Unix workstations and HSRP virtual as default gateway?

Unanswered Question

Got an odd situation, I'm hoping someone with some unix / linux experience can weigh in here.


I have a topology with 2 Layer 3 3560s acting as my HSRP routers. Each 3560 has a HSRP instance running on a physical (non - SVI) interface. These interfaces are connected into a Layer 2 switch, as is the Linux server. The physical interfaces are .2 and .3, the hsrp virtual is .1


When I point the linux default GW to .1, I can not access the network. When I point it to .2 or .3, all is well. All my other non-linux hosts are just fine. We have disabled the firewall and security svcs on the linux server and it still does not work when pointed to the .1 gateway. Any thoughts?


TIA


James Hatfield, CCIE Voice #14896

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Jon Marshall Thu, 11/06/2008 - 13:06

James


Yes that is odd :-)


So your 3750 ports are routed interfaces both connecting to the same L2 switch ?


When you ping the .1 address from the Linux machine what does the arp cache show.


Most versions of linux have some sort of packet sniffer on them like tcpdump. Could you run a tcpdump and ping one of the physical addresses and then ping the virtual IP address so we can compare.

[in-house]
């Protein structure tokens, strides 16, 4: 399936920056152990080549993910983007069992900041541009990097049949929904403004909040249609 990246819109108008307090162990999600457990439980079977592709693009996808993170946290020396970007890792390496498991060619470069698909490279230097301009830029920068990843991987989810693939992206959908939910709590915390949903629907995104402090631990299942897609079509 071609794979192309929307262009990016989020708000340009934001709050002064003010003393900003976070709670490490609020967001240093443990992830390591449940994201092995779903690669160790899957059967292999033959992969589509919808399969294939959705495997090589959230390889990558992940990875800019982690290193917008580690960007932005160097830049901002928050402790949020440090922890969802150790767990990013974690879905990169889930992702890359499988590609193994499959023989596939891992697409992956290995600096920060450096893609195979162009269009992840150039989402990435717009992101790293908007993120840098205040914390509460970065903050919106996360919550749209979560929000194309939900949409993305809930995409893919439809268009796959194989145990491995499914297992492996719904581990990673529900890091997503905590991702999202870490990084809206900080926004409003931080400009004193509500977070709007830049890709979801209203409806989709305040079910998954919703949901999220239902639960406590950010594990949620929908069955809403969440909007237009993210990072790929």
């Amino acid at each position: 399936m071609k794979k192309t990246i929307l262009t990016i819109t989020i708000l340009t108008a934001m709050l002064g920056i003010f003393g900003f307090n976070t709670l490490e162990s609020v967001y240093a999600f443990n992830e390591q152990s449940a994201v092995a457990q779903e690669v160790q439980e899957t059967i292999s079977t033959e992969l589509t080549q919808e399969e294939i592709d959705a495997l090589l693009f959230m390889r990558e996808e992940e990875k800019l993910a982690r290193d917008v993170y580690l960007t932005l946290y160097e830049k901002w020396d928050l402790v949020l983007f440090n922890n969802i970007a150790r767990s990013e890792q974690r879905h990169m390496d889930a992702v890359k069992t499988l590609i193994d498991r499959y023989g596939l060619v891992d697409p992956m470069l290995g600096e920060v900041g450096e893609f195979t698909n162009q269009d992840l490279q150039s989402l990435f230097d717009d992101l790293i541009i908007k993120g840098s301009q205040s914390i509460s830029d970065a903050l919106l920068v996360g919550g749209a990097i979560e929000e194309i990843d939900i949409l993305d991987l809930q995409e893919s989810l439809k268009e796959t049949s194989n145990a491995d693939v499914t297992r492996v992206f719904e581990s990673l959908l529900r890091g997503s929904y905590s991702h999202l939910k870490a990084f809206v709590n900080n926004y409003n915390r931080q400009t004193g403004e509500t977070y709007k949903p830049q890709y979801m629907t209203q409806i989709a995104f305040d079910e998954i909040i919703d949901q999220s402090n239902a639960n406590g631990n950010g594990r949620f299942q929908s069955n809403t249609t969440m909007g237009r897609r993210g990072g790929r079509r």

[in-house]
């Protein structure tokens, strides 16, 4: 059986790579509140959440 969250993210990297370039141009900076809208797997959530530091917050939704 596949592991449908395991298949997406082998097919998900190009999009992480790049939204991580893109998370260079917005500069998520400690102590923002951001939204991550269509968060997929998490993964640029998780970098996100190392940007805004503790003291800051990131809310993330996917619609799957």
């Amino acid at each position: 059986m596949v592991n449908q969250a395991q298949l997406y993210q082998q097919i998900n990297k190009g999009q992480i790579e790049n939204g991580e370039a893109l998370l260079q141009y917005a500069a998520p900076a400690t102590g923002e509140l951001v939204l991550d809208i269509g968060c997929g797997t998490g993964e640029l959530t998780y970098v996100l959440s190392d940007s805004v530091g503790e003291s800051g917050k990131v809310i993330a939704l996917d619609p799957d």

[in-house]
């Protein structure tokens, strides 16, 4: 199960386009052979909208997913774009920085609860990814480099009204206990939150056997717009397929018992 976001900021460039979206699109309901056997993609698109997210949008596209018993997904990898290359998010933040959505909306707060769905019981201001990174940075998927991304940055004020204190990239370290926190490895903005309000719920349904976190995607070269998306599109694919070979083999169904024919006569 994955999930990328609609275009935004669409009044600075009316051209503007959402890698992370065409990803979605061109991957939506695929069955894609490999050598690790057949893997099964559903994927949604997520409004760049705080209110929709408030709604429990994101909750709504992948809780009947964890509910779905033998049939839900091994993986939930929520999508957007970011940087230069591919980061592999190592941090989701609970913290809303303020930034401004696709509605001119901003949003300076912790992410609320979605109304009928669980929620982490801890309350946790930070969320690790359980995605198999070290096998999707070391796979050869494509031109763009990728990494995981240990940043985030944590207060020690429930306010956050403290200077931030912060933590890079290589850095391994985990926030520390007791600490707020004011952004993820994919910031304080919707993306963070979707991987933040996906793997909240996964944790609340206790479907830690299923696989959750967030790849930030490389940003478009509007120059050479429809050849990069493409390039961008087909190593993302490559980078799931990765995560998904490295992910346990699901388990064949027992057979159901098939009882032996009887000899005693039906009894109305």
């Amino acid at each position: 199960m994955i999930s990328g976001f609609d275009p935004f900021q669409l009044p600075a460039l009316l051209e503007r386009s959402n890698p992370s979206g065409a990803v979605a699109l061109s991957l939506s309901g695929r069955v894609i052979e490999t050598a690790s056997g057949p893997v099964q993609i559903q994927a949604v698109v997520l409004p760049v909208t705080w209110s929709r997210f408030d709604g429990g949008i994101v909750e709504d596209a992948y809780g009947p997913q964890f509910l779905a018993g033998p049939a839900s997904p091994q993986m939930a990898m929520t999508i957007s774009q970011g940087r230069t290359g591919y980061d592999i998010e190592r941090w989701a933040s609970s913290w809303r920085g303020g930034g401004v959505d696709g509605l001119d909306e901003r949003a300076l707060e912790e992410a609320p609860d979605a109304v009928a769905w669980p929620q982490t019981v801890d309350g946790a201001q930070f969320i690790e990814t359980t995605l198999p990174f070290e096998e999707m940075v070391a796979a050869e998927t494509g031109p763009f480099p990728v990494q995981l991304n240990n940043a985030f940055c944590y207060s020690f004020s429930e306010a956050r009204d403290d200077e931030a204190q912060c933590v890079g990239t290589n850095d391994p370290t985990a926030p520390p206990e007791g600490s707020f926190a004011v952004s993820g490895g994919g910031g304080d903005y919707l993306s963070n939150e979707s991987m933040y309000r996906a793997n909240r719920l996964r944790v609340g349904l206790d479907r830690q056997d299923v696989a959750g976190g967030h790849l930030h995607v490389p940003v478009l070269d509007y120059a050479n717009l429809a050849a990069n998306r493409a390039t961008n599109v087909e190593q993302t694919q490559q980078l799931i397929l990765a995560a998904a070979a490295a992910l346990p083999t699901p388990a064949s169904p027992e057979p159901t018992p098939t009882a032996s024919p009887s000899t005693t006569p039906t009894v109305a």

What would also be useful is to post the arp cache from a functional windows machine as well.


Jon

cisco24x7 Thu, 11/06/2008 - 14:09

1- do you have sticky arp enable on the switch?

2- do "arp -an" on the linux box and see if

the mac addresses for .1, .2 and .3 match

what you see on the switch/router

3- perform "service network restart", that will

clear out the arp cache on the linux box,


last but not least, run tcpdump like this:


"tcpdump -nnn -e -i eth0 icmp and host x.x.x.x or host x.x.x.x"


That will tell you if you have arp issue or sticky arp issue. The "-e" option tells you

the MAC address that receives:


[[email protected]]#tcpdump -nnn -e -i eth2 icmp and net 10.109.114

22:07:33.665279 0:b0:d0:b0:f3:42 0:0:c:7:ac:f 0800 98: 10.109.114.9 > 10.109.114.1: icmp: echo request (DF)

22:07:33.665739 0:5:0:7b:80:1 0:b0:d0:b0:f3:42 0800 98: 10.109.114.1 > 10.109.114.9: icmp: echo reply (DF)

22:07:36.305684 0:b0:d0:b0:f3:42 0:5:0:7b:80:1 0800 98: 10.109.114.9 > 10.109.114.2: icmp: echo request (DF)

22:07:36.306080 0:5:0:7b:80:1 0:b0:d0:b0:f3:42 0800 98: 10.109.114.2 > 10.109.114.9: icmp: echo reply (DF)

31 packets received by filter

0 packets dropped by kernel

[[email protected]]# arp -an

? (10.109.114.1) at 00:00:0C:07:AC:0F [ether] on eth2

? (10.109.114.2) at 00:05:00:7B:80:01 [ether] on eth2

[[email protected]]#


Easy right?

Thanks to both of you for the helpful advice, in the end it was this and Wireshark that helped me nail this down.


For some reason the client has a Ricoh printing appliance that was RIP advertising itself as the .1 default gateway. Once we determined the default gateway mac address in the unix arp table was wrong, we used wireshark to track down the offender.

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